Long fascicular tissue fragments in desmoid fibromatosis by fine needle aspiration: A new cytologic feature

Department of Pathology, Brigham and Women's Hospital, Harvard Medical School, Boston, Massachusetts 02115, USA.
Diagnostic Cytopathology (Impact Factor: 1.12). 01/2012; 40(1):45-7. DOI: 10.1002/dc.21610
Source: PubMed
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    ABSTRACT: Deep fibromatosis or desmoid tumor (DF/DT) is a low-grade, soft tissue lesion that is notable for its infiltration and local recurrence and its inability to metastasize. Although the histologic features of DF/DT are well described, there is a paucity of literature regarding cytologic findings. The surgical pathology files of The Johns Hopkins Hospital revealed 17 patients with a diagnosis of DF/DT with prior cytology in a 16-year period (1989-2005). The clinicoradiologic findings were noted, and the fine-needle aspiration (FNA) slides were available for review in 8 patients. In patients with archived tissue, an immunohistochemical panel was performed that included beta-catenin, desmin, CD-34, and c-kit. There was a wide age range and a wide range of anatomic distribution for DF/DT in this series. Eleven patients (65%) had a prior history of surgery at or near the site of DF/DT. Radiologically, 5 of 11 patients (45%) who had in-house studies available and no history of DF/DT were diagnosed as suspicious for malignancy. Predominantly bland spindled cells with long, fusiform nuclei and metachromatic matrix material were present in most tumors. The tumor cells were present both singly and as fragments embedded in the matrix. Nine patients had paraffin-embedded tissue samples available for immunohistochemical staining. Six of those samples demonstrated nuclear beta-catenin reactivity, and all 9 samples were negative for desmin, CD-34, and c-kit. The current results indicated that clinical history in patients with suspected DF/DT is important. Because of the infiltrative nature of DF/DT, the radiographic impression often is over-called as suspicious for malignancy. The cytomorphology is nonspecific, often resulting in descriptive diagnoses. Immunohistochemical stains increase the yield of FNA.
    Cancer 07/2007; 111(3):166-72. DOI:10.1002/cncr.22689 · 4.89 Impact Factor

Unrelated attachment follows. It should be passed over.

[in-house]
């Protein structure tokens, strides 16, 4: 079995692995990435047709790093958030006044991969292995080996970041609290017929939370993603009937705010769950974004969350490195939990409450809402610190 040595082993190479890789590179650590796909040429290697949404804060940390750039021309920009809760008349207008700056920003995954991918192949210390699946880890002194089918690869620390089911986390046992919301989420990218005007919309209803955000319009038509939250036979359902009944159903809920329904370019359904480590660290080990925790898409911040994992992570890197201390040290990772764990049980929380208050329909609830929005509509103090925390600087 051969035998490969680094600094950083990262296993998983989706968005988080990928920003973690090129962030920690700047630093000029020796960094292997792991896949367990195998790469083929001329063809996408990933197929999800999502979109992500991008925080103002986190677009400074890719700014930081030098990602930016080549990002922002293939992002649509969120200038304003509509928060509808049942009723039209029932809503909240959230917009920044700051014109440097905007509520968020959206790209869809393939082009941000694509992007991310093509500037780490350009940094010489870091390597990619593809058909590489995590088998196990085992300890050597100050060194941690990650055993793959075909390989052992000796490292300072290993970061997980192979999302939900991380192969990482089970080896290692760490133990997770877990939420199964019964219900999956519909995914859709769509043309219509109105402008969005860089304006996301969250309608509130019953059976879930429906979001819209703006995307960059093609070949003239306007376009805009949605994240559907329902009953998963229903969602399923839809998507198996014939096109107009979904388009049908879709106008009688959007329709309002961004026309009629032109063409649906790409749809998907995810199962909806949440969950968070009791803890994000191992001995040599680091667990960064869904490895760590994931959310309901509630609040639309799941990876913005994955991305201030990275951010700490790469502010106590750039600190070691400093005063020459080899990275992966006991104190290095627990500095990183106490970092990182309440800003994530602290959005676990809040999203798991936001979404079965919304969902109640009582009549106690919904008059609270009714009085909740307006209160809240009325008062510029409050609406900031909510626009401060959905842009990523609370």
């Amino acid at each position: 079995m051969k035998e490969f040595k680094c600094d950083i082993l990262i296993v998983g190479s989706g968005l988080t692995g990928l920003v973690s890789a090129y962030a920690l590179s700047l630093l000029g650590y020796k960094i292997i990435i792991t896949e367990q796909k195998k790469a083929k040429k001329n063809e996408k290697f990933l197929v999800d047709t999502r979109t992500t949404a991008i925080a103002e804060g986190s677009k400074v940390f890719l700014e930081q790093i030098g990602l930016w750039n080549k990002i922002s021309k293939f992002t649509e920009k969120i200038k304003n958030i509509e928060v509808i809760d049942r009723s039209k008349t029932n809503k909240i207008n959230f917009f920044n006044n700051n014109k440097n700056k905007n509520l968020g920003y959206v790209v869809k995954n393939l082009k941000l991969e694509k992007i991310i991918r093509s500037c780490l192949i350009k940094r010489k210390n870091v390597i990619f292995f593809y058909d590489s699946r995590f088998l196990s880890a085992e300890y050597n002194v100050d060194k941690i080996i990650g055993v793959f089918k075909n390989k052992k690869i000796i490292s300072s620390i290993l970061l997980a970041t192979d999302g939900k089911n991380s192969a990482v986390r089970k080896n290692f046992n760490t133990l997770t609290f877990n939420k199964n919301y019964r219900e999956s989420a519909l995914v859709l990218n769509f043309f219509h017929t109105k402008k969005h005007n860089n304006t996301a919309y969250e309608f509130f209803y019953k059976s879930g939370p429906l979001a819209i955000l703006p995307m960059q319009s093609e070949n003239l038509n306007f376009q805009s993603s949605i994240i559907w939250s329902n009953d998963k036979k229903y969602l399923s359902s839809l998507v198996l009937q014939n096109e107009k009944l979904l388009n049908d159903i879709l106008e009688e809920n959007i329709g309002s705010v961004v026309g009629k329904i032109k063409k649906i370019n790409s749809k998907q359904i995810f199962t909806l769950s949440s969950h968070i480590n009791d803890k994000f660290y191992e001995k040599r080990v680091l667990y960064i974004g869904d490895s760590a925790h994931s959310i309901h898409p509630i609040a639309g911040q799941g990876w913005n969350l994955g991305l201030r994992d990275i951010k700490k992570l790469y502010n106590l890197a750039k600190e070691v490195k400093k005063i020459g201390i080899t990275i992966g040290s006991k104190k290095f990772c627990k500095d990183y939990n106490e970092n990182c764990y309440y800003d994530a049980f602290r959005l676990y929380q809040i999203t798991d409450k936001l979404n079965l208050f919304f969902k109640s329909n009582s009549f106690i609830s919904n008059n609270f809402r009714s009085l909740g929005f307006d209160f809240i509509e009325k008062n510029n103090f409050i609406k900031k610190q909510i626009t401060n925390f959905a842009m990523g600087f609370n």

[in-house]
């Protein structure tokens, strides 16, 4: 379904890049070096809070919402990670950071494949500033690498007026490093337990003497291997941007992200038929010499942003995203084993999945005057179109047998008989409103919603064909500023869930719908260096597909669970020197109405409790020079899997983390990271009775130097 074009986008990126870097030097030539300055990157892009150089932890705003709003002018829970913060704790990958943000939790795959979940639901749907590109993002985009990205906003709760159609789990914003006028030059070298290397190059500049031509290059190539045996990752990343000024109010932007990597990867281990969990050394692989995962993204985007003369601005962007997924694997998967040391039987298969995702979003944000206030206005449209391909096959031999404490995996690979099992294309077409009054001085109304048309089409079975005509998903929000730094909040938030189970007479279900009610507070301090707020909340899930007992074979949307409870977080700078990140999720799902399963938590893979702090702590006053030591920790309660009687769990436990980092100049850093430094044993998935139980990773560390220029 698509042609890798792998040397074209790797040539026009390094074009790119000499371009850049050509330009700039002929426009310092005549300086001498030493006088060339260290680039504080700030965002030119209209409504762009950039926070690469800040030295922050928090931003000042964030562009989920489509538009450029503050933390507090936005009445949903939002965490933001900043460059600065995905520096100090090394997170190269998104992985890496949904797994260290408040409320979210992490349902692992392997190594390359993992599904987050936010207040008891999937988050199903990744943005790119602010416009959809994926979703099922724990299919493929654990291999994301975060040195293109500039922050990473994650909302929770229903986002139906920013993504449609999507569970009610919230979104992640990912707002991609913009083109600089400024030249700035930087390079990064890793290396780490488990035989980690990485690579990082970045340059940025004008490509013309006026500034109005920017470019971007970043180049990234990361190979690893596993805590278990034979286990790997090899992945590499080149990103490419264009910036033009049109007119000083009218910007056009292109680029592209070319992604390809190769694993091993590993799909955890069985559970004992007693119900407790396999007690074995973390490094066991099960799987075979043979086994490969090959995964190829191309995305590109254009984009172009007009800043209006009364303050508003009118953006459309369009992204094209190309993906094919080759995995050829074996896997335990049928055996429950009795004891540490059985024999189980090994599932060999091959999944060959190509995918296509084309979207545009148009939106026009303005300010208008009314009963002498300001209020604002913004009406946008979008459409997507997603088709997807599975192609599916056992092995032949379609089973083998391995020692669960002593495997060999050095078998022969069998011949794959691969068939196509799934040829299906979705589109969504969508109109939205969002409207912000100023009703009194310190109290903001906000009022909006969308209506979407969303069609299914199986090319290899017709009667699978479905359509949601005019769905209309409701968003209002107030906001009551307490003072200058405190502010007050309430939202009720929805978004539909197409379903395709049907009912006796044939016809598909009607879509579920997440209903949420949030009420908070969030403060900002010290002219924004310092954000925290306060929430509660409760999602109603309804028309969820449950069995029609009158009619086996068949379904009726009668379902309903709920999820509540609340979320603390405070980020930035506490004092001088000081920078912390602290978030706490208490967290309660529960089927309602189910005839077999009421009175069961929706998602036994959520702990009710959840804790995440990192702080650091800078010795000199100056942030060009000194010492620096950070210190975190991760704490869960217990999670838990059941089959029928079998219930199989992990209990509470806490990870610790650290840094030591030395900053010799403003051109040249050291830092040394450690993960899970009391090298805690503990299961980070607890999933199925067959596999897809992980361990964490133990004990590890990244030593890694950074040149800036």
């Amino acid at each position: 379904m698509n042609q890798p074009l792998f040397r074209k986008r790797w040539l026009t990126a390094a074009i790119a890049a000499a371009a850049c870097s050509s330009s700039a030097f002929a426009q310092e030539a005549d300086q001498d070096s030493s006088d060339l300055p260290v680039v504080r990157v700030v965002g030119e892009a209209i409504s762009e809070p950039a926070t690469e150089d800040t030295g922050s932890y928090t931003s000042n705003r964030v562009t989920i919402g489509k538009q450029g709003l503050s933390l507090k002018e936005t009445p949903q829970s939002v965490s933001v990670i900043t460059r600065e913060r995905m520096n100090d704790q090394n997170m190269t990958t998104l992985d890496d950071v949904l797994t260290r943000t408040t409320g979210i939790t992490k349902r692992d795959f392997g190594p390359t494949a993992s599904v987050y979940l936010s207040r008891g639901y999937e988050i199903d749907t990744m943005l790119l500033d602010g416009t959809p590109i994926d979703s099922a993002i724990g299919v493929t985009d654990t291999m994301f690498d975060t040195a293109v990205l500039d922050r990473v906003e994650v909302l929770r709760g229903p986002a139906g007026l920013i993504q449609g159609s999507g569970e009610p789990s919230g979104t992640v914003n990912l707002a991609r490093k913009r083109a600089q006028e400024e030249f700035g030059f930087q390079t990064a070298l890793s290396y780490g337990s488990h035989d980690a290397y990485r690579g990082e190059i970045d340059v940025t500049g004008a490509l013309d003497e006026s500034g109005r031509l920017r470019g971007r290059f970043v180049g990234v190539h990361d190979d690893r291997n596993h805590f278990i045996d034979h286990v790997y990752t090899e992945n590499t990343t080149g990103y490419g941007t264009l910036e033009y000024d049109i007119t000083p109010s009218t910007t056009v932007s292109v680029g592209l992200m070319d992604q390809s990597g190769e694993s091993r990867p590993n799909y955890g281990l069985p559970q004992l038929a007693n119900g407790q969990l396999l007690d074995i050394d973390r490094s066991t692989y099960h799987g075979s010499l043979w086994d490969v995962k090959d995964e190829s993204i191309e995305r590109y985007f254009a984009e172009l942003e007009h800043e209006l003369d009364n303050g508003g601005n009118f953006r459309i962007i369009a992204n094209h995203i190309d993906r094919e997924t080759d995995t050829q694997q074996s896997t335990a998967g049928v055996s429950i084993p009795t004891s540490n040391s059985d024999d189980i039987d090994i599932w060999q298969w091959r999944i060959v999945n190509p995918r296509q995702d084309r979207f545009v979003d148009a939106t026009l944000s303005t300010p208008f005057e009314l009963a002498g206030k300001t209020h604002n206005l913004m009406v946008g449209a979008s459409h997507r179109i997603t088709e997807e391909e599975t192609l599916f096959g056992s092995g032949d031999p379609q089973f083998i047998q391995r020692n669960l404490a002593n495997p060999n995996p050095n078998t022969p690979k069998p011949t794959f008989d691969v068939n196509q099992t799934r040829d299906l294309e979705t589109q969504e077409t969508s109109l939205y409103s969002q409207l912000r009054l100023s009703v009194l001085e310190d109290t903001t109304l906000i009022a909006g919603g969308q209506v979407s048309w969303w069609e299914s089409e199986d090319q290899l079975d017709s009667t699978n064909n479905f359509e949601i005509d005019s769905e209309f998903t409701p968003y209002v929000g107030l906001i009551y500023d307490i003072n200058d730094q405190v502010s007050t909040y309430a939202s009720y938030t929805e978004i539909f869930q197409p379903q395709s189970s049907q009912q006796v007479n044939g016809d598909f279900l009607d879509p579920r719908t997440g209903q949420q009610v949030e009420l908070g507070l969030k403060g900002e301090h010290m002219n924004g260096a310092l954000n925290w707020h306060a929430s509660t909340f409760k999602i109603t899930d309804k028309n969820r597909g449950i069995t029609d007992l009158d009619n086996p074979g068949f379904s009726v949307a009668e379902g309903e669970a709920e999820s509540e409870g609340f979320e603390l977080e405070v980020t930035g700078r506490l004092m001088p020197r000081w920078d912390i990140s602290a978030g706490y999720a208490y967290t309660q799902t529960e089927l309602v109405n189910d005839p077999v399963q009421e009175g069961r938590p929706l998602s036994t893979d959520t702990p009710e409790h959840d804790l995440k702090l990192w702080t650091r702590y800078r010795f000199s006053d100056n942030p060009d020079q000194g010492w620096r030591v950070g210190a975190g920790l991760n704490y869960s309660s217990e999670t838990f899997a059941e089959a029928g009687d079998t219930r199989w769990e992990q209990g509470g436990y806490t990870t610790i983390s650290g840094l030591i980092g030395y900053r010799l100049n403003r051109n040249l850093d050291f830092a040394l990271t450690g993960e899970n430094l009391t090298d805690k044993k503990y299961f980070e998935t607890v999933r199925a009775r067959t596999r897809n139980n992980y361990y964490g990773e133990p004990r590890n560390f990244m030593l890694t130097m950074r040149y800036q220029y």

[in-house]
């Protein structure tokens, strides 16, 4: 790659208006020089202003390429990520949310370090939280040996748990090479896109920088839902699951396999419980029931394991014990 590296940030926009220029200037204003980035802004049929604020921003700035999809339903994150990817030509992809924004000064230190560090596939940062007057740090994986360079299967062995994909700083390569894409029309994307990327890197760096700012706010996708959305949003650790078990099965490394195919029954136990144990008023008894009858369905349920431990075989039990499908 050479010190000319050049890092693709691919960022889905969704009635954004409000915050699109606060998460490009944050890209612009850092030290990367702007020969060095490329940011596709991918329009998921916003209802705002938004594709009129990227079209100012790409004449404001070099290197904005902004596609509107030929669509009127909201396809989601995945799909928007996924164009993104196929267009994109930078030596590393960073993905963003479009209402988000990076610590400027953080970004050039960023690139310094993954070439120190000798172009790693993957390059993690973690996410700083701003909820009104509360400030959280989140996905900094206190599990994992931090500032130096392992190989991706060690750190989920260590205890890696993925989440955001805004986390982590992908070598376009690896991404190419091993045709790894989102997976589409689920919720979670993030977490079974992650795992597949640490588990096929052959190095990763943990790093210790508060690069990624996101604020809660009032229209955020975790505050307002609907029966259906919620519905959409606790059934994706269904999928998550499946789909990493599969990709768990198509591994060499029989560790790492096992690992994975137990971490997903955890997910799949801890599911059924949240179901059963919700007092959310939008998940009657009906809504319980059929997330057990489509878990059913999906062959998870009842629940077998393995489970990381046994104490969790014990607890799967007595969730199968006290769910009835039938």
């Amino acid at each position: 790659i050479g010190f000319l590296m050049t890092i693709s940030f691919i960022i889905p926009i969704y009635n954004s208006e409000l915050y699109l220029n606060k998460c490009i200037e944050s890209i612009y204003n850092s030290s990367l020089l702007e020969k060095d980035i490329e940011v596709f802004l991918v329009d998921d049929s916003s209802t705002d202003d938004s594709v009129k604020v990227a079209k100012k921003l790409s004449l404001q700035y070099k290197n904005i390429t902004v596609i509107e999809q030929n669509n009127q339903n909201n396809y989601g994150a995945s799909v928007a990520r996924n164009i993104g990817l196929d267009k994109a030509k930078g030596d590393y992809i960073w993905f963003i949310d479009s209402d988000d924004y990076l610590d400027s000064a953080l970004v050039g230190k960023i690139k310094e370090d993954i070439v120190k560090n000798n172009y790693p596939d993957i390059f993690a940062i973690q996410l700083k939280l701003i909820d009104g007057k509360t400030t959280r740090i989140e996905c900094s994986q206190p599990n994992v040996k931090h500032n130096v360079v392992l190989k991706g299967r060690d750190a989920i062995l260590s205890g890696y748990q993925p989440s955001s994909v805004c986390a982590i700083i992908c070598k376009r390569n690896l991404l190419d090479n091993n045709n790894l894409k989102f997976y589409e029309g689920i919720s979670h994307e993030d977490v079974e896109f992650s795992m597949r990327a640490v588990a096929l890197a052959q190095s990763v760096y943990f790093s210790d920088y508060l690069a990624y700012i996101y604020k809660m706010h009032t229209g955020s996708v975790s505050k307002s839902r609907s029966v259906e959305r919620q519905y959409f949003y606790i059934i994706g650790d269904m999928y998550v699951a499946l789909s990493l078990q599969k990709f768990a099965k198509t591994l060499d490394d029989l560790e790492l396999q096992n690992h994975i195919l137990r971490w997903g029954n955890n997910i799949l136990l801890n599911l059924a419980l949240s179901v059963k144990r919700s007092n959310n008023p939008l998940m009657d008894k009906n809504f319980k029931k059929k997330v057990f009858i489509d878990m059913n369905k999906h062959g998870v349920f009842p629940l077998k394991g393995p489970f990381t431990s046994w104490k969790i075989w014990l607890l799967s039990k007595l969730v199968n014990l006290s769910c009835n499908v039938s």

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    ABSTRACT: Desmoid tumors have a tendency to recur locally, and traditionally they have been treated surgically. No treatment is sometimes indicated, however; this requires a morphological diagnosis that is not based on a surgical specimen. In this study we aimed to identify the diagnostic accuracy of needle and core biopsy for the morphological diagnosis of desmoid. We compared the diagnostic accuracy of fine-needle aspiration (FNA) and core needle biopsy (CNB) in 69 and 26 patients, respectively, who had had surgical resections for desmoid. We also reviewed 15 additional cases that had been incorrectly diagnosed as desmoid on FNA but which had different diagnoses after surgery. FNA-based diagnoses of desmoid/fibromatosis were rendered in 35 of 69 cases, and other benign spindle cell proliferations in 26 cases and spindle cell sarcoma in the remaining 4 cases. All 26 CNBs were either suggested to correspond to desmoid (24) or other benign spindle cell lesions (2). Of the 15 FNAs incorrectly diagnosed as desmoid, 2 were found to be sarcomas. FNA is fairly reliable for recognition of the benign nature of desmoids. Occasional over- and under-diagnosis of malignancy can occur, however. CNB appears to be more reliable.
    Acta Orthopaedica 01/2007; 77(6):926-31. DOI:10.1080/17453670610013240 · 2.77 Impact Factor
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    ABSTRACT: Fine-needle aspiration (FNA) cytology was performed in seven cases of fibromatosis of variable types with tumorous clinical presentation. These included: four cases of musculoaponeurotic fibromatosis, two in posterior neck muscles, one in anterior neck muscles and one in intercostal muscles; one case of fibromatosis of the breast; and two cases of fibromatosis colli in neonates. In all cases the specimens contained connective tissue with many fibroblast-like cells, lacking features which could indicate a malignant lesion. The findings in these cases indicate that, although by FNA cytology in fibromatoses a specific diagnosis for each pathologic entity may not be easily reached, in the proper clinical setting the cytologic findings can be of sufficient relevance to offset the need for an open tissue biopsy, where there are valid reasons against a surgical intervention.
    Diagnostic Cytopathology 01/1992; 8(1):73-8. DOI:10.1002/dc.2840080116 · 1.12 Impact Factor
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